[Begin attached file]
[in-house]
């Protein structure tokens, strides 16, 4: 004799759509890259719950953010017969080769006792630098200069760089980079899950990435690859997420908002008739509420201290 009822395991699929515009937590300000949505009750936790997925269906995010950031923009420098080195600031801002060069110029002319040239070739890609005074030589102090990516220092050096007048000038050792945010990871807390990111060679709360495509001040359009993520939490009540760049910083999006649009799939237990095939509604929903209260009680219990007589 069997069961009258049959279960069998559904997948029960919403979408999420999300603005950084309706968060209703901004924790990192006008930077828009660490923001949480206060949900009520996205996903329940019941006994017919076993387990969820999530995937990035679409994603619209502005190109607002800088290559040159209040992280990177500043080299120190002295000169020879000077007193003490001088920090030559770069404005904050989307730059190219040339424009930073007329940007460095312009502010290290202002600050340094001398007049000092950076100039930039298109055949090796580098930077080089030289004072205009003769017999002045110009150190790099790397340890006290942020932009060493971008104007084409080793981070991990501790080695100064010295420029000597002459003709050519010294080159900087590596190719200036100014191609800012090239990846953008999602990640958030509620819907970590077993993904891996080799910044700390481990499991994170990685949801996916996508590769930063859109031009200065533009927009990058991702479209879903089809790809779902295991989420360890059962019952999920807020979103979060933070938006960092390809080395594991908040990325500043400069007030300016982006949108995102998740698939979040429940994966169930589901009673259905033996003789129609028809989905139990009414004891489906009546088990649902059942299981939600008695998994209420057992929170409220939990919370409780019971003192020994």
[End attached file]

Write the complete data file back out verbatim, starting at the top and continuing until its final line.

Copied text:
[in-house]
């Protein structure tokens, strides 16, 4: 004799759509890259719950953010017969080769006792630098200069760089980079899950990435690859997420908002008739509420201290 009822395991699929515009937590300000949505009750936790997925269906995010950031923009420098080195600031801002060069110029002319040239070739890609005074030589102090990516220092050096007048000038050792945010990871807390990111060679709360495509001040359009993520939490009540760049910083999006649009799939237990095939509604929903209260009680219990007589 069997069961009258049959279960069998559904997948029960919403979408999420999300603005950084309706968060209703901004924790990192006008930077828009660490923001949480206060949900009520996205996903329940019941006994017919076993387990969820999530995937990035679409994603619209502005190109607002800088290559040159209040992280990177500043080299120190002295000169020879000077007193003490001088920090030559770069404005904050989307730059190219040339424009930073007329940007460095312009502010290290202002600050340094001398007049000092950076100039930039298109055949090796580098930077080089030289004072205009003769017999002045110009150190790099790397340890006290942020932009060493971008104007084409080793981070991990501790080695100064010295420029000597002459003709050519010294080159900087590596190719200036100014191609800012090239990846953008999602990640958030509620819907970590077993993904891996080799910044700390481990499991994170990685949801996916996508590769930063859109031009200065533009927009990058991702479209879903089809790809779902295991989420360890059962019952999920807020979103979060933070938006960092390809080395594991908040990325500043400069007030300016982006949108995102998740698939979040429940994966169930589901009673259905033996003789129609028809989905139990009414004891489906009546088990649902059942299981939600008695998994209420057992929170409220939990919370409780019971003192020994």